Money will be lost in health care. This is true no matter how we describe it.

By | December 3, 2018

Does anyone in medicine, particularly emergency medicine, understand why we lose money? Why we have to push those metrics so hard to capture every dime?

I mean, we’re constantly reminded that satisfaction scores, and time-stamps and time to door, time to needle, time to discharge, reduced “left without being seen” scores are connected to the money we make.

Medicine now is far less about the wonder of the body, the ravages of disease, the delight of the diagnosis and the thrill of healing.

Medicine, now, is clicks and time-stamps, clipboards and strategies, through-put, input, out-put, put-out, burned out.

I don’t know about all of the house of medicine. But I do know this.  When we, in the emergency departments of the U.S., see everyone at all hours, regardless of payment, then money will be lost.  This is true no matter how we describe it, no matter how we twist the truth to cover up reality with good feelings.

And thus, patients who actually do have a payer source will be squeezed tighter.  And every metric will be ratcheted down to try and make up for the very unrealistic ideas that we can:

  1. see everyone, anytime, regardless of the validity or reasonableness of their complaint.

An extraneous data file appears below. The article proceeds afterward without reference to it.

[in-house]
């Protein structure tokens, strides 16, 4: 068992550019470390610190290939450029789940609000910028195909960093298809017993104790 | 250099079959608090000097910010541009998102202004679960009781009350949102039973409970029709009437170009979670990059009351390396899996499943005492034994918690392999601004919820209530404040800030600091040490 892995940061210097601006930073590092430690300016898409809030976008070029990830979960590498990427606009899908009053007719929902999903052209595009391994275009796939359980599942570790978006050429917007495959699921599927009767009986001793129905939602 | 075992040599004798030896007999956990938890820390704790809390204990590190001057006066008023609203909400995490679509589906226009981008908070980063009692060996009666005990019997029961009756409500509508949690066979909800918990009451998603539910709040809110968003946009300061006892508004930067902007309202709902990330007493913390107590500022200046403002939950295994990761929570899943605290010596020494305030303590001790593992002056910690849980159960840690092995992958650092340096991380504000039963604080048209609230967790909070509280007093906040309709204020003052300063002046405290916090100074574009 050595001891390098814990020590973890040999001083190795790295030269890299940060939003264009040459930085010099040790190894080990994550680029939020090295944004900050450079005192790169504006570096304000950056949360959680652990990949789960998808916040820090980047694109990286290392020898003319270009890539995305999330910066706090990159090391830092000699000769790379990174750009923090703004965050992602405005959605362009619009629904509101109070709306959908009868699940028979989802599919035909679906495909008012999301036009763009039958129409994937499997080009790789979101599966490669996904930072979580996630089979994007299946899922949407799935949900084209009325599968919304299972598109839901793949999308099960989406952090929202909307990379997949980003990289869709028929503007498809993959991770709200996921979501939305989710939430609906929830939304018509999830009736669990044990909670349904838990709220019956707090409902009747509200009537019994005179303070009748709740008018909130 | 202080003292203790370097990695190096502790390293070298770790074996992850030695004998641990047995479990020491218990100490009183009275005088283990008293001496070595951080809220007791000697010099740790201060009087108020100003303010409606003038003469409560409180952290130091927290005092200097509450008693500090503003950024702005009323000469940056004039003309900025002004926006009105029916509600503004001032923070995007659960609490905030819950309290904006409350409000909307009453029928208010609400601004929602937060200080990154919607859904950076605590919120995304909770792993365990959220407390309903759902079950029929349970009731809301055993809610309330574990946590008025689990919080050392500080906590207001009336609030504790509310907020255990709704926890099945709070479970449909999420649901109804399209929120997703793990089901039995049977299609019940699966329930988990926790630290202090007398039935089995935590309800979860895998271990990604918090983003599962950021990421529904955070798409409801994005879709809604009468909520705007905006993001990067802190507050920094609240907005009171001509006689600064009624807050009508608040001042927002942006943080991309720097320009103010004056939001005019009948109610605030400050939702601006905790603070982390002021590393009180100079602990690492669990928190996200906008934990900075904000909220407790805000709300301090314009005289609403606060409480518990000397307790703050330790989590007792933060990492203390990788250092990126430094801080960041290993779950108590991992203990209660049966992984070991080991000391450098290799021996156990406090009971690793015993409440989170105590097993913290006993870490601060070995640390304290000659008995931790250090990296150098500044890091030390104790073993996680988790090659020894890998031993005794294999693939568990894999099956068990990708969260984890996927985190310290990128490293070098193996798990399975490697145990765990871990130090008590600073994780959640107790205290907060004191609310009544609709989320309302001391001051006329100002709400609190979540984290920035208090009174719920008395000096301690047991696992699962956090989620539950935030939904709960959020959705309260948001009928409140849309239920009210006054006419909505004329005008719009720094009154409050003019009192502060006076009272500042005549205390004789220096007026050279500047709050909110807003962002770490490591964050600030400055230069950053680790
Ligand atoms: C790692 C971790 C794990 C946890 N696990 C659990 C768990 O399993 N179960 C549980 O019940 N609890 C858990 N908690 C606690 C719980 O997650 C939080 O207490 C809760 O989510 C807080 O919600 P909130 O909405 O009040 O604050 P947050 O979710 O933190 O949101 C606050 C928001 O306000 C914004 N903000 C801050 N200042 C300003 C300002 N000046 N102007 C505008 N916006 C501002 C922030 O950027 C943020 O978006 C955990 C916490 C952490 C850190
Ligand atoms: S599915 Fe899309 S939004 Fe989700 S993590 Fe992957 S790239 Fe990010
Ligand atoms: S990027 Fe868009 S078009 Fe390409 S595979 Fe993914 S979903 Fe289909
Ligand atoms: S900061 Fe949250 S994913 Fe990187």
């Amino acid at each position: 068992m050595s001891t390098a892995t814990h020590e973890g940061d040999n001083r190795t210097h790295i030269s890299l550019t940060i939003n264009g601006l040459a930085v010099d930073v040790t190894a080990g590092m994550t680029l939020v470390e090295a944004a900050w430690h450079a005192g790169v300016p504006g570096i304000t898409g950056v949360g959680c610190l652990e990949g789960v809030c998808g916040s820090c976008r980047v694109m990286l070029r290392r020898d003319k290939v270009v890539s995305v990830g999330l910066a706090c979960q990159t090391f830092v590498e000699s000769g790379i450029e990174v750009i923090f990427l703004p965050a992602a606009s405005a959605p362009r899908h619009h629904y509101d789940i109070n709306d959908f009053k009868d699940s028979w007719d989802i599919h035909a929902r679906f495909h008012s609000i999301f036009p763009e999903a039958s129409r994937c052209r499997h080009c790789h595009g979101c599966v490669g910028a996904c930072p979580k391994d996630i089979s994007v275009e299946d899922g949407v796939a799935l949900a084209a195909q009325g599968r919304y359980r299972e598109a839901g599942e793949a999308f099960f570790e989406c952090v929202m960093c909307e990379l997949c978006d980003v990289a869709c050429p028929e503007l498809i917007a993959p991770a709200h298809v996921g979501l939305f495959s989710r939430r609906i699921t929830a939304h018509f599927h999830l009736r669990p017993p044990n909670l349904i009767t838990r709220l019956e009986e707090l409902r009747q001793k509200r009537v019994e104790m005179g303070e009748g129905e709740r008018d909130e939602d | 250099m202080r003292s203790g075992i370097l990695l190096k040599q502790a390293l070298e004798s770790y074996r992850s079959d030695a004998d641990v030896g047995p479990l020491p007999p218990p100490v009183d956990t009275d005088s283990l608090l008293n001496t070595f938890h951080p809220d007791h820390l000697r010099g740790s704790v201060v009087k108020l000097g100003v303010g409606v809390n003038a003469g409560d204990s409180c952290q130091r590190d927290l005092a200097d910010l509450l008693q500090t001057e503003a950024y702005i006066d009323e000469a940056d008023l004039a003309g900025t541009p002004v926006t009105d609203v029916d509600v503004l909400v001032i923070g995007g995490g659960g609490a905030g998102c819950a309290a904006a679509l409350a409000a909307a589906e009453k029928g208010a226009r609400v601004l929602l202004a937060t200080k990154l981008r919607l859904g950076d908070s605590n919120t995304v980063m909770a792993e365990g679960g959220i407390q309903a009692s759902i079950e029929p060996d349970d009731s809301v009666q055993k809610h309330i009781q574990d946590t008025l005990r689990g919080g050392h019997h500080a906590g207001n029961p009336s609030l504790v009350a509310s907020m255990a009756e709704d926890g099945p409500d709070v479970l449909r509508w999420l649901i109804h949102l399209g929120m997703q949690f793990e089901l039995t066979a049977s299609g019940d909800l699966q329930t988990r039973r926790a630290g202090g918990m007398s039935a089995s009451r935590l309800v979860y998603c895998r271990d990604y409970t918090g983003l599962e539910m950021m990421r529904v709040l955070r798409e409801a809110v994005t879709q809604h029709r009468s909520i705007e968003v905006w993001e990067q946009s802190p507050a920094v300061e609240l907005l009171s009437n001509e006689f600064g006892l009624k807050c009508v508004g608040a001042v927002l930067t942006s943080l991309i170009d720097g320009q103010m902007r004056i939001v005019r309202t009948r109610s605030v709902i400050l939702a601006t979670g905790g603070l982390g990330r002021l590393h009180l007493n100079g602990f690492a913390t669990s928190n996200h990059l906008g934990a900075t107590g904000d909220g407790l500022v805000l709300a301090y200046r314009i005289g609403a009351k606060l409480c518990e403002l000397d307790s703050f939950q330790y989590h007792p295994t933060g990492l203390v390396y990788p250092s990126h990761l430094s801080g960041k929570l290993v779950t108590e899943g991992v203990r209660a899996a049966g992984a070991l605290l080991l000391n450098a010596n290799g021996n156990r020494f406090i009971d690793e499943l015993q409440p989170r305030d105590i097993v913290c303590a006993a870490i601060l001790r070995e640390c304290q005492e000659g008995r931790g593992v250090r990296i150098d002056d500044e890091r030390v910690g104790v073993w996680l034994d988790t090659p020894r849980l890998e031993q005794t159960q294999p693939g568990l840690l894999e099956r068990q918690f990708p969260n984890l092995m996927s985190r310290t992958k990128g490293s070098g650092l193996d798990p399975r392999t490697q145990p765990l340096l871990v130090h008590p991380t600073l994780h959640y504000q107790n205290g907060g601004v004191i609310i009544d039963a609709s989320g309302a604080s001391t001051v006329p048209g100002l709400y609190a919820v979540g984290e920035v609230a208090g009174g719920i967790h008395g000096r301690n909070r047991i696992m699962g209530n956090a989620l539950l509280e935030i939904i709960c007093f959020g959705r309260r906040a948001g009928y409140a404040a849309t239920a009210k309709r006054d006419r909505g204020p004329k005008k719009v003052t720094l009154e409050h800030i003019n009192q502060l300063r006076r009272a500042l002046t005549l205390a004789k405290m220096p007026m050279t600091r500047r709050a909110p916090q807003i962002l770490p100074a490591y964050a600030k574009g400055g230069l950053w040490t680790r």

2. see everyone, anytime, regardless of the fact that many of their problems are social dysfunction, medical non-compliance with things already done to them for free, drug seeking or the desperate need for a work excuse
  3. see everyone, anytime, regardless of whether or not we will make any money for the transaction
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No matter what you do with the rules and time expectations, the satisfaction scores, the consulting schemes, the computer programs or anything else, eventually you’re faced with the reality that you’re giving away care.  Sometimes to those who really need it. Often to those who don’t.

Worse, this occurs in fixed spaces, in hospitals where there is no more money for staff or space.  In a setting where there is no fixed number of patients and no fixed end to the need (or desire) for resources.

When reality meets business (and political) theory, then frustration and anger develop. Patients get angry because of cost (in money or time), or because they were told “no.” (I’m just joking there. Who gets told no in an age of customer satisfaction?)

Physicians and nurses get frustrated because the game is fixed. It cannot be won.  Do better?  More is expected.  Do worse?  More is expected, but the threat of firing looms.  So that a new group of physicians and nurses can try, for a while, to continue to do the impossible.

And administrators become frustrated, and angry.  Because however hard we try to make it work, it can’t.  Eventually, something breaks.

This can’t go on.

But we just keep on pretending it will.


Edwin Leap is an emergency physician who blogs at and is the author of the Practice Test and Life in Emergistan

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